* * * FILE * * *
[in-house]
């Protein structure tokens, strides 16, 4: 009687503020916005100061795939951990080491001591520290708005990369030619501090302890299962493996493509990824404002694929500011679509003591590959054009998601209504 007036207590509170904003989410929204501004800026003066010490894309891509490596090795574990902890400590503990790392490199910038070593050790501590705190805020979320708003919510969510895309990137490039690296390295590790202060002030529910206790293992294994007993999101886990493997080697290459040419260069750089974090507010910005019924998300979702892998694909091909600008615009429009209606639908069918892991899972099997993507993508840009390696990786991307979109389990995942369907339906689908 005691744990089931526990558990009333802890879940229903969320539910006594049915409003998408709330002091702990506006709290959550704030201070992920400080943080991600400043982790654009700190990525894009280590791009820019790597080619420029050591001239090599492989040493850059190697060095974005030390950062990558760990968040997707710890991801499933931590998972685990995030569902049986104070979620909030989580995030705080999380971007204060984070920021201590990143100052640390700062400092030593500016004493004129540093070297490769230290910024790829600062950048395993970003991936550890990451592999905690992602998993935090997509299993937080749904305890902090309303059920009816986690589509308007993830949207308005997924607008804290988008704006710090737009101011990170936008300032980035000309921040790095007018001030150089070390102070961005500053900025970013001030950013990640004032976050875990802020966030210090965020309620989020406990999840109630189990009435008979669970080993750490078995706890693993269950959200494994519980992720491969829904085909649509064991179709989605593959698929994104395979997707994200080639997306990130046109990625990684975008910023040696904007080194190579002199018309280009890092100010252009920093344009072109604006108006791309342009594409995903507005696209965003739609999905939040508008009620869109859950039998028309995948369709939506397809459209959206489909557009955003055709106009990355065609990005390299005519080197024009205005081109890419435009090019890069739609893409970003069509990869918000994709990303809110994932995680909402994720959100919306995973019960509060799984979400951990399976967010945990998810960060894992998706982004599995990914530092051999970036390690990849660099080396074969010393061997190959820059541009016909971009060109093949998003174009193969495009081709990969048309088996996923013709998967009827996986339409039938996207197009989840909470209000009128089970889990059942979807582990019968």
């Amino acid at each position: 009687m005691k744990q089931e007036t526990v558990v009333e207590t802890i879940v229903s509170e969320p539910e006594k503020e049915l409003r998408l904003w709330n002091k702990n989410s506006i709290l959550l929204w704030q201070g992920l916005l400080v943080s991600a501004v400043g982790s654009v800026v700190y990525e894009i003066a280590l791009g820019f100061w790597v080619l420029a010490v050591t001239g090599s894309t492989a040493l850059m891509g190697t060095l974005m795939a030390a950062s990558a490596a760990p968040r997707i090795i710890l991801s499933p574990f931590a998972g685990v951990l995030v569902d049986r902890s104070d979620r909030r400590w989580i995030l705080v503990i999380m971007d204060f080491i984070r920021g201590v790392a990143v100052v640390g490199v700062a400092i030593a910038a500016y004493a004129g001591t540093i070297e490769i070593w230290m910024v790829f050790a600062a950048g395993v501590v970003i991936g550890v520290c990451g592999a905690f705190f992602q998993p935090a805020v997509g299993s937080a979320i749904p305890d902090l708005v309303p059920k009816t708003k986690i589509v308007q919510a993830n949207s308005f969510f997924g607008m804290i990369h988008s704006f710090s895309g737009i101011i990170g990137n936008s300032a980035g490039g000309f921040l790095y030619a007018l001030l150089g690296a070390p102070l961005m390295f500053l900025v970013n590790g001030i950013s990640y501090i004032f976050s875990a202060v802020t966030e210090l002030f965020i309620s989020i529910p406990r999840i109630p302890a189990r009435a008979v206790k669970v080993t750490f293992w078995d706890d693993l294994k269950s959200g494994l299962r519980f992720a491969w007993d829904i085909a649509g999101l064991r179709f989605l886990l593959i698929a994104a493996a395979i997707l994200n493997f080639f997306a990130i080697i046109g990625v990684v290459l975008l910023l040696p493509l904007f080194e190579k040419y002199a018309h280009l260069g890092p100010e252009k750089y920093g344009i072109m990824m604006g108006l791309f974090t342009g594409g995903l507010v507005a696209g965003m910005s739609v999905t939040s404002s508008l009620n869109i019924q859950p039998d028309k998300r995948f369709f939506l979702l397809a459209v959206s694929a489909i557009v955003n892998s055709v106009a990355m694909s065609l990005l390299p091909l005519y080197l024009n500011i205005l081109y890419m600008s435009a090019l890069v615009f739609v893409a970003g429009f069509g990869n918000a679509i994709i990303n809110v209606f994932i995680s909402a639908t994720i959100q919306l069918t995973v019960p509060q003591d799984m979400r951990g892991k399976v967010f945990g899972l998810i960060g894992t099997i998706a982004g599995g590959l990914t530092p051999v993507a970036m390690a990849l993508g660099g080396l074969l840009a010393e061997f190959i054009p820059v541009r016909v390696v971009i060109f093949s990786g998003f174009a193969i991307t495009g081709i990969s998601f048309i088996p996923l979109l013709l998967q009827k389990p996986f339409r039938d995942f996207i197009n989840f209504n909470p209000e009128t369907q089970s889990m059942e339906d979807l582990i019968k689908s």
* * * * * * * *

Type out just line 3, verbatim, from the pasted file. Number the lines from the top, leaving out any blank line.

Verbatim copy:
């Amino acid at each position: 009687m005691k744990q089931e007036t526990v558990v009333e207590t802890i879940v229903s509170e969320p539910e006594k503020e049915l409003r998408l904003w709330n002091k702990n989410s506006i709290l959550l929204w704030q201070g992920l916005l400080v943080s991600a501004v400043g982790s654009v800026v700190y990525e894009i003066a280590l791009g820019f100061w790597v080619l420029a010490v050591t001239g090599s894309t492989a040493l850059m891509g190697t060095l974005m795939a030390a950062s990558a490596a760990p968040r997707i090795i710890l991801s499933p574990f931590a998972g685990v951990l995030v569902d049986r902890s104070d979620r909030r400590w989580i995030l705080v503990i999380m971007d204060f080491i984070r920021g201590v790392a990143v100052v640390g490199v700062a400092i030593a910038a500016y004493a004129g001591t540093i070297e490769i070593w230290m910024v790829f050790a600062a950048g395993v501590v970003i991936g550890v520290c990451g592999a905690f705190f992602q998993p935090a805020v997509g299993s937080a979320i749904p305890d902090l708005v309303p059920k009816t708003k986690i589509v308007q919510a993830n949207s308005f969510f997924g607008m804290i990369h988008s704006f710090s895309g737009i101011i990170g990137n936008s300032a980035g490039g000309f921040l790095y030619a007018l001030l150089g690296a070390p102070l961005m390295f500053l900025v970013n590790g001030i950013s990640y501090i004032f976050s875990a202060v802020t966030e210090l002030f965020i309620s989020i529910p406990r999840i109630p302890a189990r009435a008979v206790k669970v080993t750490f293992w078995d706890d693993l294994k269950s959200g494994l299962r519980f992720a491969w007993d829904i085909a649509g999101l064991r179709f989605l886990l593959i698929a994104a493996a395979i997707l994200n493997f080639f997306a990130i080697i046109g990625v990684v290459l975008l910023l040696p493509l904007f080194e190579k040419y002199a018309h280009l260069g890092p100010e252009k750089y920093g344009i072109m990824m604006g108006l791309f974090t342009g594409g995903l507010v507005a696209g965003m910005s739609v999905t939040s404002s508008l009620n869109i019924q859950p039998d028309k998300r995948f369709f939506l979702l397809a459209v959206s694929a489909i557009v955003n892998s055709v106009a990355m694909s065609l990005l390299p091909l005519y080197l024009n500011i205005l081109y890419m600008s435009a090019l890069v615009f739609v893409a970003g429009f069509g990869n918000a679509i994709i990303n809110v209606f994932i995680s909402a639908t994720i959100q919306l069918t995973v019960p509060q003591d799984m979400r951990g892991k399976v967010f945990g899972l998810i960060g894992t099997i998706a982004g599995g590959l990914t530092p051999v993507a970036m390690a990849l993508g660099g080396l074969l840009a010393e061997f190959i054009p820059v541009r016909v390696v971009i060109f093949s990786g998003f174009a193969i991307t495009g081709i990969s998601f048309i088996p996923l979109l013709l998967q009827k389990p996986f339409r039938d995942f996207i197009n989840f209504n909470p209000e009128t369907q089970s889990m059942e339906d979807l582990i019968k689908s």